Q Did your dad play golf?

NANCY LOPEZ: My dad did play golf. He was a really good amateur player. He had about a 3 handicap, and he taught me more the mental part of the game and was just a very positive person in my life and helped me develop my game, more the mental part as much as, you know, the ability to swing a golf club.

Q What you talked about before, the confidence, that's what I noticed most in detriment to the women coming to the golf game in the beginning is that they're not confident with themselves being on the golf course, that the men can be very brutal obviously?

NANCY LOPEZ: I'm glad you said that. I didn't.

Q You know what I mean. So do you have a website or have you established a way that the women can come on board and listen to what you're saying right now that will give them confidence? Because the confidence that you have is going to encourage women's golf.

NANCY LOPEZ: I don't have a website for that, but certainly Golf Magazine is always encouraging women. They can go on their website. They do a lot of stuff in the magazine to encourage the ladies too to play the game. And we do a lot of teaching. We go to different clubs when they bring us in and try to get women comfortable with what they're doing. Some are comfortable; that really helps them a little bit more. It's all about performing. There's just been this issue where women are always slow, and I don't think that's really necessarily the truth. So it's really just getting everybody comfortable with that. But ladies, there's just a stigma about not being on a golf course. And why, you know? Why shouldn't they be out there? It's a great game. They don't have to play with the guys. They can play with other ladies that love the game and be more comfortable with that and develop that. I've seen some great amateur lady golfers in the last 10 years that have really developed. They're excited about working on the game. They become more involved in other ladies' organizations there at the golf course, and I think that that's a very positive thing for the ladies to be a part of.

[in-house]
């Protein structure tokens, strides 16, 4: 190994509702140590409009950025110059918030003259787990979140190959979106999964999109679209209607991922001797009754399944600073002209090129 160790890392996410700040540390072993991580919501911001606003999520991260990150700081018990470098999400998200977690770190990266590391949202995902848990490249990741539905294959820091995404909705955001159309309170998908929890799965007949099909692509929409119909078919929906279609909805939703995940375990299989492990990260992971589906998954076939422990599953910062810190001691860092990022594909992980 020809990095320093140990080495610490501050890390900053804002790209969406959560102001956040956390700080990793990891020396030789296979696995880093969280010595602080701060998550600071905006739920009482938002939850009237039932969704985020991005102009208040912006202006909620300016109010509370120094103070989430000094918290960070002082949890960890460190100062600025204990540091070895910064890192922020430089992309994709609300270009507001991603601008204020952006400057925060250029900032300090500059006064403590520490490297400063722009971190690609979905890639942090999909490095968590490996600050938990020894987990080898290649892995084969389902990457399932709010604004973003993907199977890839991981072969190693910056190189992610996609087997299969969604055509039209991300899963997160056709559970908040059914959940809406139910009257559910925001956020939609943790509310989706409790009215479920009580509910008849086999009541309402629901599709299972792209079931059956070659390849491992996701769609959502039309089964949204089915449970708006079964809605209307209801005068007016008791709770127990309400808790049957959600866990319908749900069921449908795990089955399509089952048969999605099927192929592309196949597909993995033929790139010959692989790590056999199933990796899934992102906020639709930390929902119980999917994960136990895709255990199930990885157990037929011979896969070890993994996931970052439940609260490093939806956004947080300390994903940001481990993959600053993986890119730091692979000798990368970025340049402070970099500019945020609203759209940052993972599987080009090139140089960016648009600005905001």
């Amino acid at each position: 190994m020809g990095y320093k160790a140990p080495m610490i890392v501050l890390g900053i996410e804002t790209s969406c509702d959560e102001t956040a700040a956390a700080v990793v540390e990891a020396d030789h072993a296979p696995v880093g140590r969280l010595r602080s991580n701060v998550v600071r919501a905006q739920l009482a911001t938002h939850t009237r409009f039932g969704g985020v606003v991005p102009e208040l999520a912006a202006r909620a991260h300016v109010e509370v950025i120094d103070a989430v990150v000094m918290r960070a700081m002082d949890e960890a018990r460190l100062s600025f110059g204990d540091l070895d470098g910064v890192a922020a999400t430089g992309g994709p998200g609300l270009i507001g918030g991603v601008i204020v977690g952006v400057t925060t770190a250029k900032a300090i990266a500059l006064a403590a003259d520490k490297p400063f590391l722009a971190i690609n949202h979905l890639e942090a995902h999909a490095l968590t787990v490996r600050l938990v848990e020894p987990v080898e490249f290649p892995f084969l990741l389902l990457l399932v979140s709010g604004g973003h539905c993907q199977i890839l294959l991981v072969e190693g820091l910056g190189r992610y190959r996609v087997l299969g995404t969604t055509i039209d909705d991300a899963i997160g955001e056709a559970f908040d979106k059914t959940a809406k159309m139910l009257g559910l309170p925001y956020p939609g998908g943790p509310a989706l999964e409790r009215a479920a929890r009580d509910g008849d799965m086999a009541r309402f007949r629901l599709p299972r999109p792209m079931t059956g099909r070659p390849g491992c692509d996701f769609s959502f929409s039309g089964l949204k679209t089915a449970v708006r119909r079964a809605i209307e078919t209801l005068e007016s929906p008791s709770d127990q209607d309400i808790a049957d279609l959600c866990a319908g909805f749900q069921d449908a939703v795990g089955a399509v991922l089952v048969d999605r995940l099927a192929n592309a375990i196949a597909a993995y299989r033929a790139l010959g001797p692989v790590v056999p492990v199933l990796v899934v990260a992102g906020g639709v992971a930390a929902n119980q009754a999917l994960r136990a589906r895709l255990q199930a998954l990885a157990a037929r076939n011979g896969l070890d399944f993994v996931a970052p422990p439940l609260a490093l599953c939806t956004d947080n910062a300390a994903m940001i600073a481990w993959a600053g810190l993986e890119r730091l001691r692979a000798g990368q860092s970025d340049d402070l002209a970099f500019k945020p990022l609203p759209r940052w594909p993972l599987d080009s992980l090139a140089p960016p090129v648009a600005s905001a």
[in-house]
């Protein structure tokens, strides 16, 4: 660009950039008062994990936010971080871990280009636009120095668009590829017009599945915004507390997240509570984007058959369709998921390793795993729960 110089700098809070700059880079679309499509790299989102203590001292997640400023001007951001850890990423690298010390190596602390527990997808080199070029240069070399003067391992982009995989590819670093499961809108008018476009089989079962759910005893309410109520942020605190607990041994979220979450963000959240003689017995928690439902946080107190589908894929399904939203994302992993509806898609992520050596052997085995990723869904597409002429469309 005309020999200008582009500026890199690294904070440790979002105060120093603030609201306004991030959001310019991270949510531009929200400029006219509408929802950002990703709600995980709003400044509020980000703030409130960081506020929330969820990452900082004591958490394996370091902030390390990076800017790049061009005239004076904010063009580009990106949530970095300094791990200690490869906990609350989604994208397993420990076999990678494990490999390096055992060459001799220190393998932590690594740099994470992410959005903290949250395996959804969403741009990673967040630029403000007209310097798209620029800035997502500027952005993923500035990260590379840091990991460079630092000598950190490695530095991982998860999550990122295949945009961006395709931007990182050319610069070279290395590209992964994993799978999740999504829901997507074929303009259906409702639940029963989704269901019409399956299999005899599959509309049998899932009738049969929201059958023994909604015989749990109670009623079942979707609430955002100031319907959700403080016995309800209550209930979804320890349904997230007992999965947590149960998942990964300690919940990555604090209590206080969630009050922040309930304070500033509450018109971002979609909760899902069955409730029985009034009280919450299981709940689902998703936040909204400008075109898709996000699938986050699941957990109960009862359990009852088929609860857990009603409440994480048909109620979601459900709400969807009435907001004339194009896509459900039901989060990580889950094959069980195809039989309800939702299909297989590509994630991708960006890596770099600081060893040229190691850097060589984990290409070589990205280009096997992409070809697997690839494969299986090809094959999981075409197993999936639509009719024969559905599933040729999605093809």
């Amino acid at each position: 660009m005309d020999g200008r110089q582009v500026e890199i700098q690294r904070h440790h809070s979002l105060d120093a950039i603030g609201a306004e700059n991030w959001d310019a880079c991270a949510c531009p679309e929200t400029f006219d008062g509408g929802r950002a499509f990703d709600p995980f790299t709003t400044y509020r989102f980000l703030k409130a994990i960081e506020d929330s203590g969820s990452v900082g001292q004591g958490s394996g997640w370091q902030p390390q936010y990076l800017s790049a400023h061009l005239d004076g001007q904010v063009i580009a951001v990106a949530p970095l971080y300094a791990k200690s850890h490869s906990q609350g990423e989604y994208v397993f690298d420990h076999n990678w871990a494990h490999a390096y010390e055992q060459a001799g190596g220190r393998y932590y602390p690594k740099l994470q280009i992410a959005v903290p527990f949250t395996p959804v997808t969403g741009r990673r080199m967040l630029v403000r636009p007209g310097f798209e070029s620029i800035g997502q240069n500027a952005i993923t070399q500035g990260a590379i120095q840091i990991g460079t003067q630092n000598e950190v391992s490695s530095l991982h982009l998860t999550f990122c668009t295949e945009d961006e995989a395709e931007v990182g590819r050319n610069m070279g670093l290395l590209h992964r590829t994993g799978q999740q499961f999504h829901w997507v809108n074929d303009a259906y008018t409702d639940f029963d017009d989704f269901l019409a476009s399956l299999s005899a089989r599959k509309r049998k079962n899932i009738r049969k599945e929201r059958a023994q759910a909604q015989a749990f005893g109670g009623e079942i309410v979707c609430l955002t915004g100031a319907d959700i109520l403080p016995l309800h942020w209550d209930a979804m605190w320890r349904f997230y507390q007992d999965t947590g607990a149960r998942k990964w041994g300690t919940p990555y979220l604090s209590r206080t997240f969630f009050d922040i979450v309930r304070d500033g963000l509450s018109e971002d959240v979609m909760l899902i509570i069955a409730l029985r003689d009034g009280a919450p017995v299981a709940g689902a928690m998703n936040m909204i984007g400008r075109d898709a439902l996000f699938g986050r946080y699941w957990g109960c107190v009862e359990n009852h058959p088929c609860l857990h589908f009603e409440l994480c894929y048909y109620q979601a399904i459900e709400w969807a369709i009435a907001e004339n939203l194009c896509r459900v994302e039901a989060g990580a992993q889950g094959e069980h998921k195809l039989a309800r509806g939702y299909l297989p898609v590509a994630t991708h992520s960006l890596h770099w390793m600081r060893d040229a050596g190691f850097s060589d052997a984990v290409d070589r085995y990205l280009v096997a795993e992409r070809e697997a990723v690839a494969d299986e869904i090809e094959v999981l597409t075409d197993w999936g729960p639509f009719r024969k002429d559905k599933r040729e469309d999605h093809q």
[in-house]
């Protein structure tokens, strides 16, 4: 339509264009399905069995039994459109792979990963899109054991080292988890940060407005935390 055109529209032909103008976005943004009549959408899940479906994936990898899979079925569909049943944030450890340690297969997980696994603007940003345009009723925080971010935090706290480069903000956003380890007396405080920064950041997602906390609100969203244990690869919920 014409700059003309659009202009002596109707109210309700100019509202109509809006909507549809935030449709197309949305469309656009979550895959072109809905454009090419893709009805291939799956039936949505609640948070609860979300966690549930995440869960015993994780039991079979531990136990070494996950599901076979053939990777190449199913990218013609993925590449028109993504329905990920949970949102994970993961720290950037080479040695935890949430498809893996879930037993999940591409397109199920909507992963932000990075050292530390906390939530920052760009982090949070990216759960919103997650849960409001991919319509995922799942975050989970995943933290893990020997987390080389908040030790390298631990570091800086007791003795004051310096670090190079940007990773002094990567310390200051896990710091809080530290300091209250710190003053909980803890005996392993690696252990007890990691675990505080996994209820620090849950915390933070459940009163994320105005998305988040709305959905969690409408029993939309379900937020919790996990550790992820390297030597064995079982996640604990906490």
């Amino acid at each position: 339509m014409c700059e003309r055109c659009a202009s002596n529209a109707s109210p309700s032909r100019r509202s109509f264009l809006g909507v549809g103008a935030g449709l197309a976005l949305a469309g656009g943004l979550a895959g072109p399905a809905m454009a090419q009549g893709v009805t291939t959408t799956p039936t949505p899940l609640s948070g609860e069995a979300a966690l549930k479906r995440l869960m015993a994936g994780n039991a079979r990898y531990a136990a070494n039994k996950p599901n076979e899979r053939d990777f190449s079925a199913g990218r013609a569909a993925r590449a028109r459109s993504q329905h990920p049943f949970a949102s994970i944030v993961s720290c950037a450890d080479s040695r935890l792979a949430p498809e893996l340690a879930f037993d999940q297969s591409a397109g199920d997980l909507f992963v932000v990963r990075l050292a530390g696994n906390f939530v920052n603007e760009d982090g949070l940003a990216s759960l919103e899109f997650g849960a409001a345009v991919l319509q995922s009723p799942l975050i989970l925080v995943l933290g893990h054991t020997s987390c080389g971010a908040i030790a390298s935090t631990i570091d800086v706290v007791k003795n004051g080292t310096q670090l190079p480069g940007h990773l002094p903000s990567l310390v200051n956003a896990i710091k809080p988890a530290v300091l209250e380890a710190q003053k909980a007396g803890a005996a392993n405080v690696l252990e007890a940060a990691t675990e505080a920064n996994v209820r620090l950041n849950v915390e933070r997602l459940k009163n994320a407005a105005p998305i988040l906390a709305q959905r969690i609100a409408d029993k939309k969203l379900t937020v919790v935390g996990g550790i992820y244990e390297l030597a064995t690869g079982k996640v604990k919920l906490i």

Q So in your golf course designs are we seeing new sets of tees? We're moving our tees forward, which is very good. And is that something that you are spearheading in terms of your designs to make it women friendly or senior friendly?